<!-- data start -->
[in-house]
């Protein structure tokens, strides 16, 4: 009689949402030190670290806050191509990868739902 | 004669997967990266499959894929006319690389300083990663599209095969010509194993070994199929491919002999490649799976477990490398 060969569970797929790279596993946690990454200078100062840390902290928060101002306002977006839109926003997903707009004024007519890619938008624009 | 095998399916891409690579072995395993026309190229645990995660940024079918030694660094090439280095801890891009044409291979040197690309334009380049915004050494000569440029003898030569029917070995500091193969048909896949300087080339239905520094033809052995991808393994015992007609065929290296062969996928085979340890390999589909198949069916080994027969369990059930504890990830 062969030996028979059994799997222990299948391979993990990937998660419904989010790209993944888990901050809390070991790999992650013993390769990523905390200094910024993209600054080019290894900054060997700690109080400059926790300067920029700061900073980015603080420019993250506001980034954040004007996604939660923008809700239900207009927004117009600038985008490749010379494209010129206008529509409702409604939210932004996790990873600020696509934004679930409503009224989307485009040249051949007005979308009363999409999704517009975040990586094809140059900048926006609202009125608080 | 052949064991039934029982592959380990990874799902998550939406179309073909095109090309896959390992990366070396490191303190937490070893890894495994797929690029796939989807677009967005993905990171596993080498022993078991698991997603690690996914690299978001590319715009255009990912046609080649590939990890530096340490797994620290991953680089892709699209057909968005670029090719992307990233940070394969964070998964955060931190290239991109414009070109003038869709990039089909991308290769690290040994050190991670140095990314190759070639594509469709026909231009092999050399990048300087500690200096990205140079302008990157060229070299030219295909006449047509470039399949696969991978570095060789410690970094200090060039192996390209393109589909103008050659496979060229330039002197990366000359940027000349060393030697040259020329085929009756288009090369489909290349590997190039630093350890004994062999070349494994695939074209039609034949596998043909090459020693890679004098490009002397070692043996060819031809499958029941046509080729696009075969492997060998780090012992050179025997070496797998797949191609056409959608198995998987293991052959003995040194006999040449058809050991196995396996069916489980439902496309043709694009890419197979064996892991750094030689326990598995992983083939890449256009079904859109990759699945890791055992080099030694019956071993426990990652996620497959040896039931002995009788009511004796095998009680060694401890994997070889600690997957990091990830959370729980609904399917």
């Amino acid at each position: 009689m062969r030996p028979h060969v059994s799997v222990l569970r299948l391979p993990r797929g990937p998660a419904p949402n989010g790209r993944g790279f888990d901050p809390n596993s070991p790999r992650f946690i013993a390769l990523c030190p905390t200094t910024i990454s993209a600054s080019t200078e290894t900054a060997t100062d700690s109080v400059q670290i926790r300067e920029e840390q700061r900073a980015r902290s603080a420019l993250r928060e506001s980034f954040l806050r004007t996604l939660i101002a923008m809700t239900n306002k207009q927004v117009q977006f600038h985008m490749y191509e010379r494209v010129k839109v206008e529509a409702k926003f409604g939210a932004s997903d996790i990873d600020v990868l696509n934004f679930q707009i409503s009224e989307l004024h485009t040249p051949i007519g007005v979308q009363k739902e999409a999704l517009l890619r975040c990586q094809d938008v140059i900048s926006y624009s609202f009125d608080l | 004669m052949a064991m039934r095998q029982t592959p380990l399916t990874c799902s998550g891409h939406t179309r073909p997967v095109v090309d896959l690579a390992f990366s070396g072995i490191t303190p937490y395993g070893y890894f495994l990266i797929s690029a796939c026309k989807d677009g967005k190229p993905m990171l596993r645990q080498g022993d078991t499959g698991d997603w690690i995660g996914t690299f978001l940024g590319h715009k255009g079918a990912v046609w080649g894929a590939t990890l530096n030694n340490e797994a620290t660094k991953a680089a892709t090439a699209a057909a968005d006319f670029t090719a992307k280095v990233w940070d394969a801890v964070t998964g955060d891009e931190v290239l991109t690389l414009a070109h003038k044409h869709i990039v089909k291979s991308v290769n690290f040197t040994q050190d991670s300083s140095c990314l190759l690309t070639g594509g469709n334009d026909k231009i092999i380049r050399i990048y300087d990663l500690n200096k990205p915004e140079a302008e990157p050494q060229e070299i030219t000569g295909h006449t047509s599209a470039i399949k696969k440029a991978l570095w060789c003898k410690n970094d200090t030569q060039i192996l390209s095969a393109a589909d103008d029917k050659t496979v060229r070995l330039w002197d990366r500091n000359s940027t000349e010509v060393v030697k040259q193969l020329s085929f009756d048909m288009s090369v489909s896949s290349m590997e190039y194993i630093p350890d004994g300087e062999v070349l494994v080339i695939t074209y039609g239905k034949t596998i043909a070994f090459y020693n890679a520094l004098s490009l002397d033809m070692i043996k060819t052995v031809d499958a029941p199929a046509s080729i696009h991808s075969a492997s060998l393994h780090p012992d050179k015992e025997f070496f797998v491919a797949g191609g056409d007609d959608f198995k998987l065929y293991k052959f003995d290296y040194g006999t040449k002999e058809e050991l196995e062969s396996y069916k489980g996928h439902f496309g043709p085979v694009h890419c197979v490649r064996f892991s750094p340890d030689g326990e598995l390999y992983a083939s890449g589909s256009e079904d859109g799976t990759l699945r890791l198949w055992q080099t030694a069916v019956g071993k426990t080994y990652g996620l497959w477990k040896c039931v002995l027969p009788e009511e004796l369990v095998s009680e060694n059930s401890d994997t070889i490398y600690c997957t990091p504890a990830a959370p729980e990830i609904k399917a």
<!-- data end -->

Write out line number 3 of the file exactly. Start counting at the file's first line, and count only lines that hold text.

């Amino acid at each position: 009689m062969r030996p028979h060969v059994s799997v222990l569970r299948l391979p993990r797929g990937p998660a419904p949402n989010g790209r993944g790279f888990d901050p809390n596993s070991p790999r992650f946690i013993a390769l990523c030190p905390t200094t910024i990454s993209a600054s080019t200078e290894t900054a060997t100062d700690s109080v400059q670290i926790r300067e920029e840390q700061r900073a980015r902290s603080a420019l993250r928060e506001s980034f954040l806050r004007t996604l939660i101002a923008m809700t239900n306002k207009q927004v117009q977006f600038h985008m490749y191509e010379r494209v010129k839109v206008e529509a409702k926003f409604g939210a932004s997903d996790i990873d600020v990868l696509n934004f679930q707009i409503s009224e989307l004024h485009t040249p051949i007519g007005v979308q009363k739902e999409a999704l517009l890619r975040c990586q094809d938008v140059i900048s926006y624009s609202f009125d608080l | 004669m052949a064991m039934r095998q029982t592959p380990l399916t990874c799902s998550g891409h939406t179309r073909p997967v095109v090309d896959l690579a390992f990366s070396g072995i490191t303190p937490y395993g070893y890894f495994l990266i797929s690029a796939c026309k989807d677009g967005k190229p993905m990171l596993r645990q080498g022993d078991t499959g698991d997603w690690i995660g996914t690299f978001l940024g590319h715009k255009g079918a990912v046609w080649g894929a590939t990890l530096n030694n340490e797994a620290t660094k991953a680089a892709t090439a699209a057909a968005d006319f670029t090719a992307k280095v990233w940070d394969a801890v964070t998964g955060d891009e931190v290239l991109t690389l414009a070109h003038k044409h869709i990039v089909k291979s991308v290769n690290f040197t040994q050190d991670s300083s140095c990314l190759l690309t070639g594509g469709n334009d026909k231009i092999i380049r050399i990048y300087d990663l500690n200096k990205p915004e140079a302008e990157p050494q060229e070299i030219t000569g295909h006449t047509s599209a470039i399949k696969k440029a991978l570095w060789c003898k410690n970094d200090t030569q060039i192996l390209s095969a393109a589909d103008d029917k050659t496979v060229r070995l330039w002197d990366r500091n000359s940027t000349e010509v060393v030697k040259q193969l020329s085929f009756d048909m288009s090369v489909s896949s290349m590997e190039y194993i630093p350890d004994g300087e062999v070349l494994v080339i695939t074209y039609g239905k034949t596998i043909a070994f090459y020693n890679a520094l004098s490009l002397d033809m070692i043996k060819t052995v031809d499958a029941p199929a046509s080729i696009h991808s075969a492997s060998l393994h780090p012992d050179k015992e025997f070496f797998v491919a797949g191609g056409d007609d959608f198995k998987l065929y293991k052959f003995d290296y040194g006999t040449k002999e058809e050991l196995e062969s396996y069916k489980g996928h439902f496309g043709p085979v694009h890419c197979v490649r064996f892991s750094p340890d030689g326990e598995l390999y992983a083939s890449g589909s256009e079904d859109g799976t990759l699945r890791l198949w055992q080099t030694a069916v019956g071993k426990t080994y990652g996620l497959w477990k040896c039931v002995l027969p009788e009511e004796l369990v095998s009680e060694n059930s401890d994997t070889i490398y600690c997957t990091p504890a990830a959370p729980e990830i609904k399917a």